Lord Howe Island – Lonely Planet Best in Travel 2020

A sub-tropical paradise

Sitting alone in the South Pacific Ocean, hundreds of kilometres off the coast of Australia, lies a crescent shaped sub-tropical paradise known as Lord Howe Island. It’s coral reef bay of crystal clear turquoise waters is lined with a perfect white sand beach, whilst two giant forested mountains sit peacefully in the distance. Few islands can be as exclusive but also remain so modest.

Paddle Boarding was one of my favourite ways of exploring the island
The last rays of light from Kims Lookout on Lord Howe Island

Stepping off the plane I felt like I was walking straight into a scene from the Jurassic Park movies. It’s so quiet and tranquil. Because of such strict controls on development, Lord Howe still feels relatively untouched for such an exotic destination, lush green grass and forest cover the whole island.

A total of 382 people reside permanently on the island with only 400 tourists being allowed to visit at one time. There are only a handful of cars on the island, with most tourists electing to explore on bicycles. For such a small place there’s a great range of activities; from boat trips to world class diving, hiking, whale watching, kayaking, tennis, golf and some incredible food.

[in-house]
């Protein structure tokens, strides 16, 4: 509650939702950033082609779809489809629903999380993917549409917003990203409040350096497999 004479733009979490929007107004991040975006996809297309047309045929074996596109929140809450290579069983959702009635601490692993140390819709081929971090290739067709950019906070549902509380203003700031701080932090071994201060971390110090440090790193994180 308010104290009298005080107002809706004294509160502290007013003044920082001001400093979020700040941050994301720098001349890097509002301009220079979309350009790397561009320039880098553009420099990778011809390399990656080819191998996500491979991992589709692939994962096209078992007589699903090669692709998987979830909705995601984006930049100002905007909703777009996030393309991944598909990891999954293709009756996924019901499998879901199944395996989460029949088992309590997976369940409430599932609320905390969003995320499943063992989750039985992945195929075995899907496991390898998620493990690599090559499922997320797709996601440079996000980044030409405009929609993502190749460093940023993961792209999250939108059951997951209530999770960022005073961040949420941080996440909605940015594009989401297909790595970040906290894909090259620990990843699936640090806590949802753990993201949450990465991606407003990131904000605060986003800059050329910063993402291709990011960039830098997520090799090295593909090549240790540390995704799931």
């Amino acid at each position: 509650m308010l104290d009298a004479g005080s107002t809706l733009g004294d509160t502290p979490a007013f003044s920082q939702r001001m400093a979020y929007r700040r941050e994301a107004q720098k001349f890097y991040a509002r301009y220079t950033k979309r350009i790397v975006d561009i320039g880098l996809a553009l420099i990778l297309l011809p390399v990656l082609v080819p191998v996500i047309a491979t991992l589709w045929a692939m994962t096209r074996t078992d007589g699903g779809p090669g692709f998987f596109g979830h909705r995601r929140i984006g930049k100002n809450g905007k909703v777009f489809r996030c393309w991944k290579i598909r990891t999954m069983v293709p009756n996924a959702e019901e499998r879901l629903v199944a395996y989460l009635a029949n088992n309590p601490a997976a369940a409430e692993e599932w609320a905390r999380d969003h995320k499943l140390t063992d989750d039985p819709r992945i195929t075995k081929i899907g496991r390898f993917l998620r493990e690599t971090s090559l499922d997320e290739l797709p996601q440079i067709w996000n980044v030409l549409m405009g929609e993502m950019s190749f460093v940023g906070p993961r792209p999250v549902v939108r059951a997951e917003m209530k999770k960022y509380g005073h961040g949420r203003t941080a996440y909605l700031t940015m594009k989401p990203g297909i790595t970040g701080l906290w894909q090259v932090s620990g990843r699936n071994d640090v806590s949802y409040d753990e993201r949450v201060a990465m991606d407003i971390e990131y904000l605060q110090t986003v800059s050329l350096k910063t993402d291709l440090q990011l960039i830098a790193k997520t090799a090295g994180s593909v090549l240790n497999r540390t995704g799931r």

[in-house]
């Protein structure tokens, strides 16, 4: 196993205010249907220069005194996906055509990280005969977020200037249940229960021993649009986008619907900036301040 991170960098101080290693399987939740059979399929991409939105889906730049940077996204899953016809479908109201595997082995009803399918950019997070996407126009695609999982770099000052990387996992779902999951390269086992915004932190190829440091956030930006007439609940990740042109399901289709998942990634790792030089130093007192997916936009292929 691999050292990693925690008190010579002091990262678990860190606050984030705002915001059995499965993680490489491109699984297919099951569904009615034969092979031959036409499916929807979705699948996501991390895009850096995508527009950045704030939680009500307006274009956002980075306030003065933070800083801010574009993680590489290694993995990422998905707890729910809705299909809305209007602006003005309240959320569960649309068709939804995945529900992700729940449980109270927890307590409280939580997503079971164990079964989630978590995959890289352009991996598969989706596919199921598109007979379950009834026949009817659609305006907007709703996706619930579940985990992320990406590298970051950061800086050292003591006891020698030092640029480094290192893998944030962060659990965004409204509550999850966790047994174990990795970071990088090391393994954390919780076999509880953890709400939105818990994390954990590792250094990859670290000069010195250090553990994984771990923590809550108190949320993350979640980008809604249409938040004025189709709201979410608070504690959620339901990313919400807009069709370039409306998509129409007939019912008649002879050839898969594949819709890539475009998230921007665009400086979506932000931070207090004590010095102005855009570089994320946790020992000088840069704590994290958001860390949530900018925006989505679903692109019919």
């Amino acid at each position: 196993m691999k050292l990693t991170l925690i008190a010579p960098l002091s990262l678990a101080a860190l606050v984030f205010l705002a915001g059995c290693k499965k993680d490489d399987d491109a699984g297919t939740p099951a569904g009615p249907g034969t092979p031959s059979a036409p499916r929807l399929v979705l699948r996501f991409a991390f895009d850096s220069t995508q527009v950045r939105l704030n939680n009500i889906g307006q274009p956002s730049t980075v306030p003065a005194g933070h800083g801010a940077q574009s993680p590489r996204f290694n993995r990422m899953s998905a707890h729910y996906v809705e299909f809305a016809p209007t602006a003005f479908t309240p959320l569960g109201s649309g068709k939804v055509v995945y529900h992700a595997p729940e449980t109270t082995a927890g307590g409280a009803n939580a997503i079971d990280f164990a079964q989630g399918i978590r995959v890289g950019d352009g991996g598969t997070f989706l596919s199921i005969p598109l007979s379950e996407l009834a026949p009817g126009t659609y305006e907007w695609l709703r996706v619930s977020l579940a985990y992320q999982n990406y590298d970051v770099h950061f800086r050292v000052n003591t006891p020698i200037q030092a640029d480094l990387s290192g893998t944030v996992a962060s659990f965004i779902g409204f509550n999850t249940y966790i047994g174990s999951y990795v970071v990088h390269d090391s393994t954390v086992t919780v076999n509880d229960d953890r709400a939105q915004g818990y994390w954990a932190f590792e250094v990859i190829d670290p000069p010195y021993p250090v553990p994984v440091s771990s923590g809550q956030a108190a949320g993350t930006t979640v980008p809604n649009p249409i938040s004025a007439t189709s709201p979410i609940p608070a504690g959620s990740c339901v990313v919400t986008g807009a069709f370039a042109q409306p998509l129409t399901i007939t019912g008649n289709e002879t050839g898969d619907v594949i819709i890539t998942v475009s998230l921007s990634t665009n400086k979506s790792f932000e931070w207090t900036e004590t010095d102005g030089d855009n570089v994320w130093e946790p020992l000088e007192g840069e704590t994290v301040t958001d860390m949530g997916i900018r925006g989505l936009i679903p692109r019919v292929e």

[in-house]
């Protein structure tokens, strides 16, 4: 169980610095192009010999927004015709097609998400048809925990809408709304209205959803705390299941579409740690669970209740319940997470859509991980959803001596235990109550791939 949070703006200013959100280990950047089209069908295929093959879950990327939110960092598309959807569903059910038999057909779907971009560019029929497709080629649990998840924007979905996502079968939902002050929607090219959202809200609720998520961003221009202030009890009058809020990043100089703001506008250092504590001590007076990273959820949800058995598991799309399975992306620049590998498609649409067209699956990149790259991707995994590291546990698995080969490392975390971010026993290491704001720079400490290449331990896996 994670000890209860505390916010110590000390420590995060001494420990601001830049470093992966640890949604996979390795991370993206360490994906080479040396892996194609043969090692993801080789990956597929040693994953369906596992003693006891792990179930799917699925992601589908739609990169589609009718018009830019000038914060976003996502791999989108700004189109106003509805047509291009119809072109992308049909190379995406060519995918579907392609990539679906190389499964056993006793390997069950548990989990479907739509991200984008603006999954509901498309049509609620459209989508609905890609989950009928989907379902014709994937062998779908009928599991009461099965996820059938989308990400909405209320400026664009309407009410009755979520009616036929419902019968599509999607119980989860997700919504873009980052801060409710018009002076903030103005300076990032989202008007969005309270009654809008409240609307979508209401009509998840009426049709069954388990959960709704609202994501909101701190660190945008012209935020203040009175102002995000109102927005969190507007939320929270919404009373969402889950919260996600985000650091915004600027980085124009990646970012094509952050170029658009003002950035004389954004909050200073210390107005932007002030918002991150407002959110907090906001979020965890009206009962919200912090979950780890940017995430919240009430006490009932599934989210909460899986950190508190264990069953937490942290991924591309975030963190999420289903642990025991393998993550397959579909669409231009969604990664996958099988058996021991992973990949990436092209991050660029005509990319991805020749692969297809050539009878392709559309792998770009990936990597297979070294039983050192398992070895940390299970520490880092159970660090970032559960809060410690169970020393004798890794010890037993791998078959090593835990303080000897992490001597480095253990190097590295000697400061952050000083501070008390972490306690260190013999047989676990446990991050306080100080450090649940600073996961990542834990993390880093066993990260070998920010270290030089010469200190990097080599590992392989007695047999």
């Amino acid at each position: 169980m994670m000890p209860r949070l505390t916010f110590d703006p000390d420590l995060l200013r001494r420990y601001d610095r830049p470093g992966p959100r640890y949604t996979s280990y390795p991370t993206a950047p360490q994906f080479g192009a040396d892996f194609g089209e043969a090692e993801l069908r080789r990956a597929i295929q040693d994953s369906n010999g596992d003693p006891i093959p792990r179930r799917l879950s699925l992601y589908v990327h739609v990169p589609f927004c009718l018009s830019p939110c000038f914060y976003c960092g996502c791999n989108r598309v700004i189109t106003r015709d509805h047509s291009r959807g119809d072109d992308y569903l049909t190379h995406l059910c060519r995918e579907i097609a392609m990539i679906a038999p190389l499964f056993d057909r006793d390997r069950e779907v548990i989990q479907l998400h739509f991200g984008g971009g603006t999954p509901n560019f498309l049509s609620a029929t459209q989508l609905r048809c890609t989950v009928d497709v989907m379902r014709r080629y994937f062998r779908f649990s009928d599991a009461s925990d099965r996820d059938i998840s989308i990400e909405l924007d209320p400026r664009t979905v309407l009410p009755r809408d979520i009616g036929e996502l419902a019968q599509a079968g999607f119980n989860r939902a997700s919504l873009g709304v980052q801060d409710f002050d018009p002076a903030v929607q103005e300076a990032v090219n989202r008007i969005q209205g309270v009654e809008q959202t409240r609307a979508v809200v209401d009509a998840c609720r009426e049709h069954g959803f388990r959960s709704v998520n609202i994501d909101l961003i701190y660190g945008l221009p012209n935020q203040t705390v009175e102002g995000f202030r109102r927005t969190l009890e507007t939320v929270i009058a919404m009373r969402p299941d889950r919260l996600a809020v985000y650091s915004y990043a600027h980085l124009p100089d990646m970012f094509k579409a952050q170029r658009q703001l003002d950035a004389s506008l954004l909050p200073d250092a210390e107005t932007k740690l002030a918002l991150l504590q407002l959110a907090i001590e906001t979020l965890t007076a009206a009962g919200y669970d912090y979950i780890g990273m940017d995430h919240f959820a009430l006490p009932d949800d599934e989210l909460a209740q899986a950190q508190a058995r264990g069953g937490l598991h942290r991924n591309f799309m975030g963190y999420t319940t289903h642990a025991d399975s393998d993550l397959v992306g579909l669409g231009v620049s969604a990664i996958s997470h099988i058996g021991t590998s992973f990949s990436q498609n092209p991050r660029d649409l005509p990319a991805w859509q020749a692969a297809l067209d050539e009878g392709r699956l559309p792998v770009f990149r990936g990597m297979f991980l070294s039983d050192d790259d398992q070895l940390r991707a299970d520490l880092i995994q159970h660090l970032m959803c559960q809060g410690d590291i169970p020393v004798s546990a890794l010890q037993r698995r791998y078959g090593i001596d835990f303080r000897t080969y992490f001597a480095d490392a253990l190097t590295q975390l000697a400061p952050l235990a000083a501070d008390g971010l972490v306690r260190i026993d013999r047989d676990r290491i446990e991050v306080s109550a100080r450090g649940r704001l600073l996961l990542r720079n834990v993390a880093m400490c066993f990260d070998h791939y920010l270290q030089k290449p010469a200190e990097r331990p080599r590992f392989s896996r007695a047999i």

Room with a view – Capella Lodge rooms have private pools with incredible views.

David Attenborough described Lord Howe as “So extraordinary, it is almost unbelievable… few islands, surely, can be so accessible, so remarkable, yet so unspoilt.”.

I spent just three nights on the island, on a gifted trip with Visit New South Wales to promote the island as they were announcing they have won Lonely Planets Best in Travel for 2020. This is quite a prestigious achievement, with only 10 locations around the world receiving the accolade.

For more information on Lord Howe Island, you can visit the tourist boards website – https://www.lordhoweisland.info/

You don’t get much clearer water than that

Want to see more of the South Pacific? Check out my blog about the To Sua Ocean Trench in Samoa.